Guest Post: Childcare Workers are Low-Wage Workers!

The following is a guest post from Y Not Our Kids, the Tumblr site that chronicles our YMCA Head Start members’ ongoing fight for a fair contract at the YMCA of Metro Chicago. You can learn more about our fight at ynotourkids.tumblr.com.

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Low-wage workers in 150 cities went on strike today to fight for the idea that workers deserve to make a living wage. Most of those strikers were fast food workers, but at the YMCA, the people who educate our young children struggle to make ends meet, just like the people who work at McDonald’s or WalMart.

We joined the picket line at Rock N’ Roll McDonald’s before traveling to BMO Harris Bank, where YMCA of Metro Chicago board chairman Peter McNitt is also Vice Chair. Several demonstrators from the Fight for Fifteen strike joined us in solidarity, and although security blocked us from seeing McNitt and tried to confiscate our literature, we succeeded in educating people in the lobby and the neighborhood about our ongoing contract fight.

Our press release about today’s action is below, along with more photos of the event. Great job to everyone who made this action a success!

We joined forces with the Fight for 15, demanding a meeting with Peter McNitt, YMCA of Metro Chicago board chair and Vice Chair of BMO Harris Bank.

We joined forces with the Fight for 15, demanding a meeting with Peter McNitt, YMCA of Metro Chicago board chair and Vice Chair of BMO Harris Bank.

Media Advisory for Immediate Release: Thursday, May 14, 2014

YMCA teachers and staff join massive low-wage worker strikes; “This is our fight too”

Child care workers marched in solidarity with striking fast food workers, sending the message that ALL workers deserve fair pay, food workers and child care workers alike.

Child care workers marched in solidarity with striking fast food workers, sending the message that ALL workers deserve fair pay, food workers and child care workers alike.

CHICAGO—As fast food and retail workers in 150 cities take to the streets on Thursday to fight for decent wages and fair treatment, YMCA Head Start teachers and staff who have been fighting for a fair contract for more than a year will confront members of the YMCA board and management to make the same demands.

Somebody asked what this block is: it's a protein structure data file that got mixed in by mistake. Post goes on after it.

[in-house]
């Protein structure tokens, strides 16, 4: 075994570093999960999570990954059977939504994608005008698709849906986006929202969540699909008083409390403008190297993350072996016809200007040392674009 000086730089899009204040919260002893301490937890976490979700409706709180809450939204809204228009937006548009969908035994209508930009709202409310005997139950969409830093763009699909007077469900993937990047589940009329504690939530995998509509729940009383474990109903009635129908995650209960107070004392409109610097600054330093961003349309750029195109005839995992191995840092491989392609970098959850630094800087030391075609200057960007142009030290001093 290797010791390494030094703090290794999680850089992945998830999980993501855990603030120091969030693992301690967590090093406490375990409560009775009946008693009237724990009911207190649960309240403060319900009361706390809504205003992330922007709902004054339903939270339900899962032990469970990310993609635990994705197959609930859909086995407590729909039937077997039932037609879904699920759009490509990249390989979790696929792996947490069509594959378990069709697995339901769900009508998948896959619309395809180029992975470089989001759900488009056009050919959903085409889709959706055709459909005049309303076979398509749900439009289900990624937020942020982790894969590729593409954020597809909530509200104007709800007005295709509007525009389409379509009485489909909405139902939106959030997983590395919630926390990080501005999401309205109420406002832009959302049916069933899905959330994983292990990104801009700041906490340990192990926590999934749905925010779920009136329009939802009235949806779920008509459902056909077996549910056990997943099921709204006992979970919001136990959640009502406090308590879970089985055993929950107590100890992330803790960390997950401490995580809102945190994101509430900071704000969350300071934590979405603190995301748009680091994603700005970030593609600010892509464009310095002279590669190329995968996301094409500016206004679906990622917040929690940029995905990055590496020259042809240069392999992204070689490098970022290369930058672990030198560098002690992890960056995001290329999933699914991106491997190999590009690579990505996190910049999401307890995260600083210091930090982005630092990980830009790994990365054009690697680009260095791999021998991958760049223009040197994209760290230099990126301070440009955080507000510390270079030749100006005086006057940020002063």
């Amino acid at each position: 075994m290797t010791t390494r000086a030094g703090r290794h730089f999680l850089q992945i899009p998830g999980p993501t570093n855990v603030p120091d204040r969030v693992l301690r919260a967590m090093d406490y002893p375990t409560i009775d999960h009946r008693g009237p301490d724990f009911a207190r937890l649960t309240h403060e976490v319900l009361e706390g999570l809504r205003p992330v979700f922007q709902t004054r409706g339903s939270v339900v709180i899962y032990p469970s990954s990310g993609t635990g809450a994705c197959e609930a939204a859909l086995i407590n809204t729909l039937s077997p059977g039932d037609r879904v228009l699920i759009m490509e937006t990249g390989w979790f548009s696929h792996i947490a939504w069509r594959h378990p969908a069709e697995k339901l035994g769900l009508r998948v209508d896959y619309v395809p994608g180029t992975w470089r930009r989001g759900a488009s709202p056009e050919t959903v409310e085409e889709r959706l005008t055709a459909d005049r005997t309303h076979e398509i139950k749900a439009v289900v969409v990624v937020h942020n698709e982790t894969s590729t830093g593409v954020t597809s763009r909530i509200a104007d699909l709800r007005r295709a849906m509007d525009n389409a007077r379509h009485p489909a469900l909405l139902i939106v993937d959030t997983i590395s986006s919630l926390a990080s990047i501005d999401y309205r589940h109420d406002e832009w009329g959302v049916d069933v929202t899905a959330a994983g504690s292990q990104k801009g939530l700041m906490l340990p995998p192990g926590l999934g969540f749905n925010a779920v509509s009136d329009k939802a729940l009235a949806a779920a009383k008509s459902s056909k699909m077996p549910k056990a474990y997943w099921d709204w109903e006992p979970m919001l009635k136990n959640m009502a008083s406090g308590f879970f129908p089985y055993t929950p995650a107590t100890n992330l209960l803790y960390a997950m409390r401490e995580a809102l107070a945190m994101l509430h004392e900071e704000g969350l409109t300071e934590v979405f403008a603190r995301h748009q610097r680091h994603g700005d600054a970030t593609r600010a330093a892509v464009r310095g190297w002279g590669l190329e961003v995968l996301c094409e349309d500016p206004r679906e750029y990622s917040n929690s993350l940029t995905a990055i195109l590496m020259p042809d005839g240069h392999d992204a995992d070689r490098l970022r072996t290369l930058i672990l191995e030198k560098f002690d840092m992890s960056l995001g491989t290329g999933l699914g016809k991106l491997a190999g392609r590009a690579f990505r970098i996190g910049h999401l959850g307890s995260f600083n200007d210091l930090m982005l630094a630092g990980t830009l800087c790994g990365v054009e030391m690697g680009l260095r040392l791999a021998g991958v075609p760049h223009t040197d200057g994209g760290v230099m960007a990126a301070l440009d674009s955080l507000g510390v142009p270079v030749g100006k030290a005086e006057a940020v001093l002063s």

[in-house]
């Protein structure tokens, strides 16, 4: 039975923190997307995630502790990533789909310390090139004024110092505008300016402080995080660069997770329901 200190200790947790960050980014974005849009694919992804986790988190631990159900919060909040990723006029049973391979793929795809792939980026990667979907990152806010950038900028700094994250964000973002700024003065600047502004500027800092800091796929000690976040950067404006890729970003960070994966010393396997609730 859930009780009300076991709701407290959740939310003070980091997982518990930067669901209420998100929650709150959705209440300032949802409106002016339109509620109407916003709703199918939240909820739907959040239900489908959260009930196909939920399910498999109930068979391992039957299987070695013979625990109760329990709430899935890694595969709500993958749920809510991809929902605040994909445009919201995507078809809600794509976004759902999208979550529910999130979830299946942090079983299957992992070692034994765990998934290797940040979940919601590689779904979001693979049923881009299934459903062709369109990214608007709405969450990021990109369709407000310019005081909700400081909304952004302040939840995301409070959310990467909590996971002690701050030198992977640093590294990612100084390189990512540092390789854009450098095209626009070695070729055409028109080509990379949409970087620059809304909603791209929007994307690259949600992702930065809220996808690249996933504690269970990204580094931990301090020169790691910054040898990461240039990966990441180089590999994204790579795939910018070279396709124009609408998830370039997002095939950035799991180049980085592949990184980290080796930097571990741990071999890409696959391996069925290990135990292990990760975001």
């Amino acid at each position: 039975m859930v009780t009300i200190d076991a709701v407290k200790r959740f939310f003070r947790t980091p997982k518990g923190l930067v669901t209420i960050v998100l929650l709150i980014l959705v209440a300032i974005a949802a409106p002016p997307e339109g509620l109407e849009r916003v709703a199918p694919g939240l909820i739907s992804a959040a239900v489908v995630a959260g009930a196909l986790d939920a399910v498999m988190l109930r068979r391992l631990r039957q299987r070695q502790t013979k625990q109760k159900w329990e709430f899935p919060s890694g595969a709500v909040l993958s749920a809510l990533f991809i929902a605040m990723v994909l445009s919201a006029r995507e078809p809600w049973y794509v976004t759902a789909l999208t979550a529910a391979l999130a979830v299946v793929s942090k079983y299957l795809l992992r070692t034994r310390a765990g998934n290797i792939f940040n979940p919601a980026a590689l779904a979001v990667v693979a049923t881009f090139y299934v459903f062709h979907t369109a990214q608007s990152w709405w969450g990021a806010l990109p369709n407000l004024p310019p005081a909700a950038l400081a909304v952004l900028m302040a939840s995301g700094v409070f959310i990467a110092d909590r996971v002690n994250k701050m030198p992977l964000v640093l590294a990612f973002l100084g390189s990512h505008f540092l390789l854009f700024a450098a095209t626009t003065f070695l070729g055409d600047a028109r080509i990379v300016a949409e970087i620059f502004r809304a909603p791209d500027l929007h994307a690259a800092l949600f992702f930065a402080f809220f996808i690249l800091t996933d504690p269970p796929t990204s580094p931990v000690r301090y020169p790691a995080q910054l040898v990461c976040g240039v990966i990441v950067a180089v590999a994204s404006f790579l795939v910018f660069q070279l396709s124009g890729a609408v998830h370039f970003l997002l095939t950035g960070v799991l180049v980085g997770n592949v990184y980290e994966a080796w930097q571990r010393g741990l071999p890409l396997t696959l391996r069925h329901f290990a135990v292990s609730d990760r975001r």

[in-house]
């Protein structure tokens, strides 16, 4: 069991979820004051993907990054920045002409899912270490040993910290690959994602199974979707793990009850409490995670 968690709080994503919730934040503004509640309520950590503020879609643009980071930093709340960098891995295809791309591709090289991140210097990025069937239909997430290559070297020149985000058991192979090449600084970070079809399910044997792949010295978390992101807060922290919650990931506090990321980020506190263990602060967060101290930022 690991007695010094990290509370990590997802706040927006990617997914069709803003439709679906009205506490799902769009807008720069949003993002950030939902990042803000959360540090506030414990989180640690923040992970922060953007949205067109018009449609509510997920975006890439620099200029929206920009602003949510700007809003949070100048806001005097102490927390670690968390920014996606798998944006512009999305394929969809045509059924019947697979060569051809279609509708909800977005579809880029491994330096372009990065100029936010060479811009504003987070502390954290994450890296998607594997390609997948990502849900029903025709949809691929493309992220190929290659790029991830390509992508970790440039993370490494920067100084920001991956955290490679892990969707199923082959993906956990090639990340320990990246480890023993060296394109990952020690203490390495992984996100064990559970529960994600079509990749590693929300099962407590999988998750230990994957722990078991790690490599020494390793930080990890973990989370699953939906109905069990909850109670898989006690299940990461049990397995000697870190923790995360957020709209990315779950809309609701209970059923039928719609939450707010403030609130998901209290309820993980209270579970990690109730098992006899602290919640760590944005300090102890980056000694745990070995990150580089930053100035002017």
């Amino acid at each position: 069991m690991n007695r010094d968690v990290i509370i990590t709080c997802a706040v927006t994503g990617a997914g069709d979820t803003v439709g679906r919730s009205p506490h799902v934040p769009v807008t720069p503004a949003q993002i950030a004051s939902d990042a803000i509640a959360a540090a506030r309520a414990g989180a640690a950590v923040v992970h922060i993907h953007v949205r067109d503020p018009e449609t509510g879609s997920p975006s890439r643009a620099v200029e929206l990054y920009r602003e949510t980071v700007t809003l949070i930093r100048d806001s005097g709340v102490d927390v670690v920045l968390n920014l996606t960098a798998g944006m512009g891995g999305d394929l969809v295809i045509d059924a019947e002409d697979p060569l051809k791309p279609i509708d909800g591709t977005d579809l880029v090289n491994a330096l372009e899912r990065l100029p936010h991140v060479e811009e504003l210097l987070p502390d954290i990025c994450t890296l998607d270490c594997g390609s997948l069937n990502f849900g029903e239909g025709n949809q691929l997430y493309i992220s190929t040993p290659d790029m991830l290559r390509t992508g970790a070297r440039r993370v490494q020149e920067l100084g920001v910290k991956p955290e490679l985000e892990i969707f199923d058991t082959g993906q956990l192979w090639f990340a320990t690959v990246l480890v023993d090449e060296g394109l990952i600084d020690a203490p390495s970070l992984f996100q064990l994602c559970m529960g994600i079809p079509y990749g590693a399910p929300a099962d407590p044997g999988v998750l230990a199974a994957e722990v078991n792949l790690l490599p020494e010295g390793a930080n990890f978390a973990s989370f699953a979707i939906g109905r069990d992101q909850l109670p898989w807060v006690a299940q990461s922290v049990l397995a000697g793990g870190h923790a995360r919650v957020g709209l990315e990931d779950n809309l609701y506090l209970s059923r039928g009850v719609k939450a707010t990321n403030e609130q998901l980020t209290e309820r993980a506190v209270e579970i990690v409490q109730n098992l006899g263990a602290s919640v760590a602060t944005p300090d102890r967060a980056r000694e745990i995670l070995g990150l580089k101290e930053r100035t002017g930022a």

Since voting to form their union in November of 2012, long-serving teachers and staff at the YMCA have fought for adequate supplies, fair wages, and affordable health care at the bargaining table. But YMCA management has dug in its heels, refusing wage increases and even proposing to raise the cost of a health care plan that less than half of its employees could afford in the first place.

Teachers, staff, and allies will start the day picketing in solidarity with fast food workers at the massive Fight for Fifteen rally at Rock and Roll McDonalds at 11am, then proceed to BMO Harris Bank, where YMCA board chairman Peter McNitt serves as Vice Chair. A delegation of workers will enter the bank to confront McNitt about the YMCA’s behavior at the bargaining table, while the rest of the group remains outside to educate passersby about the fight for fair wages at the YMCA and beyond.

“Nobody who works a full day should have to live in poverty, whether they’re stocking shelves at WalMart, flipping burgers at McDonalds, or caring for your children at the YMCA,” said teacher Jaqueline Maxie. Maxie has been with the YMCA since the nineties, but still makes only $10.02 per hour—far short of the $15 per hour being demanded by the Fight for Fifteen strikers. In fact, 76% of the workers involved in the contract fight make less than $15 per hour, while Dick Malone, CEO of the YMCA of Metro Chicago, makes more than a half million dollars per year.

“The fight for respect and fair wages is our fight, too,” Maxie said.

When: Thursday, May 15, 1:15 p.m

Where: Meeting at the corner of LaSalle and Monroe, then marching to BMO Harris Bank at 111 W. Monroe

What: YMCA parents, staff, teachers, and allies will unite with underpaid fast food and retail workers engaging in a nationwide day of action before splitting off to take their message to their employers.

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